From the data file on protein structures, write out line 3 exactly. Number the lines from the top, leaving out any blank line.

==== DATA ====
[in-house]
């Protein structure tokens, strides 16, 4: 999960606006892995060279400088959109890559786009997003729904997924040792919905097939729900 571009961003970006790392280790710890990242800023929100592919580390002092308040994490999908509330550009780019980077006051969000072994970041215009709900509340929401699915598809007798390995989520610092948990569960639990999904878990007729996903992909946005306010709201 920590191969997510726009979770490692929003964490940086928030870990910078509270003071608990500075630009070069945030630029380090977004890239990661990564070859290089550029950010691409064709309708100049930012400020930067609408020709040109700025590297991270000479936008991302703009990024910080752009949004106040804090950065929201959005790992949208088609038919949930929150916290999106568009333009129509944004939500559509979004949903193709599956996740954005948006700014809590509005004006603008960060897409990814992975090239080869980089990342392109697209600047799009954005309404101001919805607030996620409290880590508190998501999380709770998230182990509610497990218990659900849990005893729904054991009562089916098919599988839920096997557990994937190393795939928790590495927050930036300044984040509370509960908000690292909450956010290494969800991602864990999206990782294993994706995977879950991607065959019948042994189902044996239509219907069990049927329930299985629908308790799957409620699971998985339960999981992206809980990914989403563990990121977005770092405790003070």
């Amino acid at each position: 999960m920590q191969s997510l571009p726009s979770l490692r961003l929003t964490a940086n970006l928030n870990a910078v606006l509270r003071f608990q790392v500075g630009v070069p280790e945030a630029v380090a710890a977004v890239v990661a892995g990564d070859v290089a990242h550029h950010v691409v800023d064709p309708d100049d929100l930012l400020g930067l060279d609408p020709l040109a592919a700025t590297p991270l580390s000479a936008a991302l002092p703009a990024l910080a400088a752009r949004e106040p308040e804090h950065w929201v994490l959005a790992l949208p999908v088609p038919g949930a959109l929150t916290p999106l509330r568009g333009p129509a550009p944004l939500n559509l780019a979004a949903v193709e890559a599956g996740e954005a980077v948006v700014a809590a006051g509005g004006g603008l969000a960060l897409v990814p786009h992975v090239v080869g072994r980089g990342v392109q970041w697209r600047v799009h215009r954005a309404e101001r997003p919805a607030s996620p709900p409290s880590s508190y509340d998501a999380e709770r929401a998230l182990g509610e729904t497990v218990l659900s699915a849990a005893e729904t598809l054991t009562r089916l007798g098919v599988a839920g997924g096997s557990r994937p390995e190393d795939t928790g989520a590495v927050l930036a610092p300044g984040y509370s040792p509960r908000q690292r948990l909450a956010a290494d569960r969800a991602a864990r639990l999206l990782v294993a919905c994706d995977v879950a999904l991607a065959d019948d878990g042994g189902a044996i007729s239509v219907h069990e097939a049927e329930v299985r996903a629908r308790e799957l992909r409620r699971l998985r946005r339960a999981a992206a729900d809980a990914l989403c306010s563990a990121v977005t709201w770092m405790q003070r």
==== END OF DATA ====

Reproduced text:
């Amino acid at each position: 999960m920590q191969s997510l571009p726009s979770l490692r961003l929003t964490a940086n970006l928030n870990a910078v606006l509270r003071f608990q790392v500075g630009v070069p280790e945030a630029v380090a710890a977004v890239v990661a892995g990564d070859v290089a990242h550029h950010v691409v800023d064709p309708d100049d929100l930012l400020g930067l060279d609408p020709l040109a592919a700025t590297p991270l580390s000479a936008a991302l002092p703009a990024l910080a400088a752009r949004e106040p308040e804090h950065w929201v994490l959005a790992l949208p999908v088609p038919g949930a959109l929150t916290p999106l509330r568009g333009p129509a550009p944004l939500n559509l780019a979004a949903v193709e890559a599956g996740e954005a980077v948006v700014a809590a006051g509005g004006g603008l969000a960060l897409v990814p786009h992975v090239v080869g072994r980089g990342v392109q970041w697209r600047v799009h215009r954005a309404e101001r997003p919805a607030s996620p709900p409290s880590s508190y509340d998501a999380e709770r929401a998230l182990g509610e729904t497990v218990l659900s699915a849990a005893e729904t598809l054991t009562r089916l007798g098919v599988a839920g997924g096997s557990r994937p390995e190393d795939t928790g989520a590495v927050l930036a610092p300044g984040y509370s040792p509960r908000q690292r948990l909450a956010a290494d569960r969800a991602a864990r639990l999206l990782v294993a919905c994706d995977v879950a999904l991607a065959d019948d878990g042994g189902a044996i007729s239509v219907h069990e097939a049927e329930v299985r996903a629908r308790e799957l992909r409620r699971l998985r946005r339960a999981a992206a729900d809980a990914l989403c306010s563990a990121v977005t709201w770092m405790q003070r």